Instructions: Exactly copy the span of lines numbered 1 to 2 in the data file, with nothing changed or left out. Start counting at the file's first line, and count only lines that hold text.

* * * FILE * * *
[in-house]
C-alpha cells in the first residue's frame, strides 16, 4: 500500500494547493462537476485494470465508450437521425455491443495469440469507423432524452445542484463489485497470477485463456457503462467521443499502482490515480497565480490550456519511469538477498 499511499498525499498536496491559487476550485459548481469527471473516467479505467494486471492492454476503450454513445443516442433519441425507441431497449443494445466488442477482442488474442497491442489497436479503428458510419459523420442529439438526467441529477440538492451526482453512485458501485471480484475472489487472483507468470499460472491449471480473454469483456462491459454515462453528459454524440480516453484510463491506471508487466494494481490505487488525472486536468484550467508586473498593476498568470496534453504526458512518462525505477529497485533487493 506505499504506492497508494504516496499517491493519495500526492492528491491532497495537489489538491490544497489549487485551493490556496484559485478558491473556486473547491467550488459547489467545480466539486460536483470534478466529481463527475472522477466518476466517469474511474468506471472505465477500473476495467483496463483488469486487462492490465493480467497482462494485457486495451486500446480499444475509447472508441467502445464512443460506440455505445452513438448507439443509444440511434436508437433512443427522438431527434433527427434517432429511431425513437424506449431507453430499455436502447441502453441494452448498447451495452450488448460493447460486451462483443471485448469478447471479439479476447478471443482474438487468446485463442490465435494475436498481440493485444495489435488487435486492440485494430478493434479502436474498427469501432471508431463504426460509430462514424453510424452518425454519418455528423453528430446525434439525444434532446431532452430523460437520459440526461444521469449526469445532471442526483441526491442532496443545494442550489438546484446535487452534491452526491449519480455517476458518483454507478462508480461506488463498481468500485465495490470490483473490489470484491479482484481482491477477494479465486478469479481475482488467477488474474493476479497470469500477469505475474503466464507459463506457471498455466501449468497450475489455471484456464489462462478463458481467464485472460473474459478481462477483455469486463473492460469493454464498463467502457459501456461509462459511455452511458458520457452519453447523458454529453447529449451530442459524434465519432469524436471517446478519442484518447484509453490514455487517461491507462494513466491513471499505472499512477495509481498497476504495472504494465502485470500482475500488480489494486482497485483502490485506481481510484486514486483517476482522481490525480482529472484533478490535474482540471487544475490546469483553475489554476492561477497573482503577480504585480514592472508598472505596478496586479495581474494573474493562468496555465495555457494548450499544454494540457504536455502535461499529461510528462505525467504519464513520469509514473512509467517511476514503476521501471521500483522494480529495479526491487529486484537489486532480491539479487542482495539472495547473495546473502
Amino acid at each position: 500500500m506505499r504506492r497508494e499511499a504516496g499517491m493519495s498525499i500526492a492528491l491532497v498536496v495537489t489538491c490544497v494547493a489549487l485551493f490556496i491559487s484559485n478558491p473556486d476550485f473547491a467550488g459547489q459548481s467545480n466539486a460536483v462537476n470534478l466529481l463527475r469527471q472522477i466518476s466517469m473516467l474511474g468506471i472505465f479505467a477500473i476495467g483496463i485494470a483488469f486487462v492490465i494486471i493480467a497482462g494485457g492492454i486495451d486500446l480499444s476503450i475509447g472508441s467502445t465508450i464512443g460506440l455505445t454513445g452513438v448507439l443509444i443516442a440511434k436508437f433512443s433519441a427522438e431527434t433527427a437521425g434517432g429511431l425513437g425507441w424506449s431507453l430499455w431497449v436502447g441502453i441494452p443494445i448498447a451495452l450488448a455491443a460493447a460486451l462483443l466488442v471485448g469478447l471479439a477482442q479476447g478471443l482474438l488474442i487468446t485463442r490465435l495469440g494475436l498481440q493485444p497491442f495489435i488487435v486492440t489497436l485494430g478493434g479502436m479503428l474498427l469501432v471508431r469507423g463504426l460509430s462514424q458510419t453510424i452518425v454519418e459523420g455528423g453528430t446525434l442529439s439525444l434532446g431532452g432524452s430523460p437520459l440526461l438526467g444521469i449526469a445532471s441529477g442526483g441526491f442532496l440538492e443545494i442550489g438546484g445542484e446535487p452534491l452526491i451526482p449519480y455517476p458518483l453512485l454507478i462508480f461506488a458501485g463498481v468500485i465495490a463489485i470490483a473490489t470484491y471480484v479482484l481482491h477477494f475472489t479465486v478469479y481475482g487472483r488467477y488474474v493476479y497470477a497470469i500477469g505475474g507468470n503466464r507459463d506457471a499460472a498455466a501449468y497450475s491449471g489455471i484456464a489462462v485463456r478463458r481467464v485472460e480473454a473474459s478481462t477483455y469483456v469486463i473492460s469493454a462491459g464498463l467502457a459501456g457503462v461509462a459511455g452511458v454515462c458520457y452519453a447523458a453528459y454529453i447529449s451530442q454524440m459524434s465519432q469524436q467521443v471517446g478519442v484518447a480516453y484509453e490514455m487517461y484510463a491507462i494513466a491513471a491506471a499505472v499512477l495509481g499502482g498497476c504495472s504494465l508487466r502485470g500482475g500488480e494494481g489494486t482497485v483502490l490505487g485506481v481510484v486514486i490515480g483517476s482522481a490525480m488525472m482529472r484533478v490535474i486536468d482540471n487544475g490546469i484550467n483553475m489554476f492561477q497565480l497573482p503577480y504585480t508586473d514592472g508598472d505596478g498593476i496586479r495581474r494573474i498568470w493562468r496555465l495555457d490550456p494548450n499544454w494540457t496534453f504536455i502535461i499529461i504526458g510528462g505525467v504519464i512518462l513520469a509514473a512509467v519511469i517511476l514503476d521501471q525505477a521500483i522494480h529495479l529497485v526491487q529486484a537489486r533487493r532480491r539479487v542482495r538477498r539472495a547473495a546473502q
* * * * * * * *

[in-house]
C-alpha cells in the first residue's frame, strides 16, 4: 500500500494547493462537476485494470465508450437521425455491443495469440469507423432524452445542484463489485497470477485463456457503462467521443499502482490515480497565480490550456519511469538477498 499511499498525499498536496491559487476550485459548481469527471473516467479505467494486471492492454476503450454513445443516442433519441425507441431497449443494445466488442477482442488474442497491442489497436479503428458510419459523420442529439438526467441529477440538492451526482453512485458501485471480484475472489487472483507468470499460472491449471480473454469483456462491459454515462453528459454524440480516453484510463491506471508487466494494481490505487488525472486536468484550467508586473498593476498568470496534453504526458512518462525505477529497485533487493 506505499504506492497508494504516496499517491493519495500526492492528491491532497495537489489538491490544497489549487485551493490556496484559485478558491473556486473547491467550488459547489467545480466539486460536483470534478466529481463527475472522477466518476466517469474511474468506471472505465477500473476495467483496463483488469486487462492490465493480467497482462494485457486495451486500446480499444475509447472508441467502445464512443460506440455505445452513438448507439443509444440511434436508437433512443427522438431527434433527427434517432429511431425513437424506449431507453430499455436502447441502453441494452448498447451495452450488448460493447460486451462483443471485448469478447471479439479476447478471443482474438487468446485463442490465435494475436498481440493485444495489435488487435486492440485494430478493434479502436474498427469501432471508431463504426460509430462514424453510424452518425454519418455528423453528430446525434439525444434532446431532452430523460437520459440526461444521469449526469445532471442526483441526491442532496443545494442550489438546484446535487452534491452526491449519480455517476458518483454507478462508480461506488463498481468500485465495490470490483473490489470484491479482484481482491477477494479465486478469479481475482488467477488474474493476479497470469500477469505475474503466464507459463506457471498455466501449468497450475489455471484456464489462462478463458481467464485472460473474459478481462477483455469486463473492460469493454464498463467502457459501456461509462459511455452511458458520457452519453447523458454529453447529449451530442459524434465519432469524436471517446478519442484518447484509453490514455487517461491507462494513466491513471499505472499512477495509481498497476504495472504494465502485470500482475500488480489494486482497485483502490485506481481510484486514486483517476482522481490525480482529472484533478490535474482540471487544475490546469483553475489554476492561477497573482503577480504585480514592472508598472505596478496586479495581474494573474493562468496555465495555457494548450499544454494540457504536455502535461499529461510528462505525467504519464513520469509514473512509467517511476514503476521501471521500483522494480529495479526491487529486484537489486532480491539479487542482495539472495547473495546473502